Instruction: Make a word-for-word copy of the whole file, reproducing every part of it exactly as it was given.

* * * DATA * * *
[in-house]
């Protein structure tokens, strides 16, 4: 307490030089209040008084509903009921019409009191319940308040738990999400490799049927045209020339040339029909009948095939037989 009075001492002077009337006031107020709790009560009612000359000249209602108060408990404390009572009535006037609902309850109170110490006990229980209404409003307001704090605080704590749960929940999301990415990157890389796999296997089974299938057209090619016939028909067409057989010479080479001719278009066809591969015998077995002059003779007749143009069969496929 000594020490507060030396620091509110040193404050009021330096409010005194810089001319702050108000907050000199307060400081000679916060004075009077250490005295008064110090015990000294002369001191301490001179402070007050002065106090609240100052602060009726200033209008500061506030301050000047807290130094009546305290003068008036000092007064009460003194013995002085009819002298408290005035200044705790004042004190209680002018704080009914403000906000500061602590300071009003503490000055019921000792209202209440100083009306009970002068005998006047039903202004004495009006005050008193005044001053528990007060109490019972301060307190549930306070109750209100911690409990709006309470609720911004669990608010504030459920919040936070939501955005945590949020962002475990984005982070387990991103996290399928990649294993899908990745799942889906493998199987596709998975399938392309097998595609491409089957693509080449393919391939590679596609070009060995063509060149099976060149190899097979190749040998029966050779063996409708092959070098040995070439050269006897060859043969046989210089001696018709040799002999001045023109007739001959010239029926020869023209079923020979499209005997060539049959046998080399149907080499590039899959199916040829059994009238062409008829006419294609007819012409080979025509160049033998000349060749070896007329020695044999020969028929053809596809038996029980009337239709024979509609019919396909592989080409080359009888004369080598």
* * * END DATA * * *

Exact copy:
[in-house]
């Protein structure tokens, strides 16, 4: 307490030089209040008084509903009921019409009191319940308040738990999400490799049927045209020339040339029909009948095939037989 009075001492002077009337006031107020709790009560009612000359000249209602108060408990404390009572009535006037609902309850109170110490006990229980209404409003307001704090605080704590749960929940999301990415990157890389796999296997089974299938057209090619016939028909067409057989010479080479001719278009066809591969015998077995002059003779007749143009069969496929 000594020490507060030396620091509110040193404050009021330096409010005194810089001319702050108000907050000199307060400081000679916060004075009077250490005295008064110090015990000294002369001191301490001179402070007050002065106090609240100052602060009726200033209008500061506030301050000047807290130094009546305290003068008036000092007064009460003194013995002085009819002298408290005035200044705790004042004190209680002018704080009914403000906000500061602590300071009003503490000055019921000792209202209440100083009306009970002068005998006047039903202004004495009006005050008193005044001053528990007060109490019972301060307190549930306070109750209100911690409990709006309470609720911004669990608010504030459920919040936070939501955005945590949020962002475990984005982070387990991103996290399928990649294993899908990745799942889906493998199987596709998975399938392309097998595609491409089957693509080449393919391939590679596609070009060995063509060149099976060149190899097979190749040998029966050779063996409708092959070098040995070439050269006897060859043969046989210089001696018709040799002999001045023109007739001959010239029926020869023209079923020979499209005997060539049959046998080399149907080499590039899959199916040829059994009238062409008829006419294609007819012409080979025509160049033998000349060749070896007329020695044999020969028929053809596809038996029980009337239709024979509609019919396909592989080409080359009888004369080598």